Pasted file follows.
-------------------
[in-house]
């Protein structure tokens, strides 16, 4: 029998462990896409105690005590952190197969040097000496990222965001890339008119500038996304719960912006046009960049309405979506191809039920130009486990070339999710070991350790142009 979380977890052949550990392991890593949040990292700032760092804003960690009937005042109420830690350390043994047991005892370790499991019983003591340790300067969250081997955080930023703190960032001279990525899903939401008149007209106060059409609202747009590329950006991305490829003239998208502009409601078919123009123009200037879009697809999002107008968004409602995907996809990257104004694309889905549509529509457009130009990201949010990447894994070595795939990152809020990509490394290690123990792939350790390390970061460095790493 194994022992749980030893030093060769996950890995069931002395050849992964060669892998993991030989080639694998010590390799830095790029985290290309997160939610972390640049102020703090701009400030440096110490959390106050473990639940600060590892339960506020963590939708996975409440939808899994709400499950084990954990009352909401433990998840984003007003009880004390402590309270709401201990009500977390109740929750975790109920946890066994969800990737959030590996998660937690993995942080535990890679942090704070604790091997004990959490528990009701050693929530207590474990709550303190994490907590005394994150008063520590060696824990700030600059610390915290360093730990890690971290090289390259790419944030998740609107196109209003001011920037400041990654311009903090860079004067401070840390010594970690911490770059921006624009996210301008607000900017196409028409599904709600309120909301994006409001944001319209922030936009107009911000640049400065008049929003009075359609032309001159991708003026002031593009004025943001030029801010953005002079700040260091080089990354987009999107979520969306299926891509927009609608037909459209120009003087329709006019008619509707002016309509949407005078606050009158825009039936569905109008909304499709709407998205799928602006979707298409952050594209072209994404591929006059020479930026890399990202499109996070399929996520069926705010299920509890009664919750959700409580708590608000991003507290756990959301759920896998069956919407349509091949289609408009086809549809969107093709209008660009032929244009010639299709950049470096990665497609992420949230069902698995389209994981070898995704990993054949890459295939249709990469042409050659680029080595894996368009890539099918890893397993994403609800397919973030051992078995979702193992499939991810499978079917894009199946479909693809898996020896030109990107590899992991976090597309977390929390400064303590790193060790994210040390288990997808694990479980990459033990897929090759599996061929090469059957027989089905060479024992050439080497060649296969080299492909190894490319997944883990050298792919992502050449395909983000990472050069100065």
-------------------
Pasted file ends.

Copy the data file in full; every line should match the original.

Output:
[in-house]
């Protein structure tokens, strides 16, 4: 029998462990896409105690005590952190197969040097000496990222965001890339008119500038996304719960912006046009960049309405979506191809039920130009486990070339999710070991350790142009 979380977890052949550990392991890593949040990292700032760092804003960690009937005042109420830690350390043994047991005892370790499991019983003591340790300067969250081997955080930023703190960032001279990525899903939401008149007209106060059409609202747009590329950006991305490829003239998208502009409601078919123009123009200037879009697809999002107008968004409602995907996809990257104004694309889905549509529509457009130009990201949010990447894994070595795939990152809020990509490394290690123990792939350790390390970061460095790493 194994022992749980030893030093060769996950890995069931002395050849992964060669892998993991030989080639694998010590390799830095790029985290290309997160939610972390640049102020703090701009400030440096110490959390106050473990639940600060590892339960506020963590939708996975409440939808899994709400499950084990954990009352909401433990998840984003007003009880004390402590309270709401201990009500977390109740929750975790109920946890066994969800990737959030590996998660937690993995942080535990890679942090704070604790091997004990959490528990009701050693929530207590474990709550303190994490907590005394994150008063520590060696824990700030600059610390915290360093730990890690971290090289390259790419944030998740609107196109209003001011920037400041990654311009903090860079004067401070840390010594970690911490770059921006624009996210301008607000900017196409028409599904709600309120909301994006409001944001319209922030936009107009911000640049400065008049929003009075359609032309001159991708003026002031593009004025943001030029801010953005002079700040260091080089990354987009999107979520969306299926891509927009609608037909459209120009003087329709006019008619509707002016309509949407005078606050009158825009039936569905109008909304499709709407998205799928602006979707298409952050594209072209994404591929006059020479930026890399990202499109996070399929996520069926705010299920509890009664919750959700409580708590608000991003507290756990959301759920896998069956919407349509091949289609408009086809549809969107093709209008660009032929244009010639299709950049470096990665497609992420949230069902698995389209994981070898995704990993054949890459295939249709990469042409050659680029080595894996368009890539099918890893397993994403609800397919973030051992078995979702193992499939991810499978079917894009199946479909693809898996020896030109990107590899992991976090597309977390929390400064303590790193060790994210040390288990997808694990479980990459033990897929090759599996061929090469059957027989089905060479024992050439080497060649296969080299492909190894490319997944883990050298792919992502050449395909983000990472050069100065």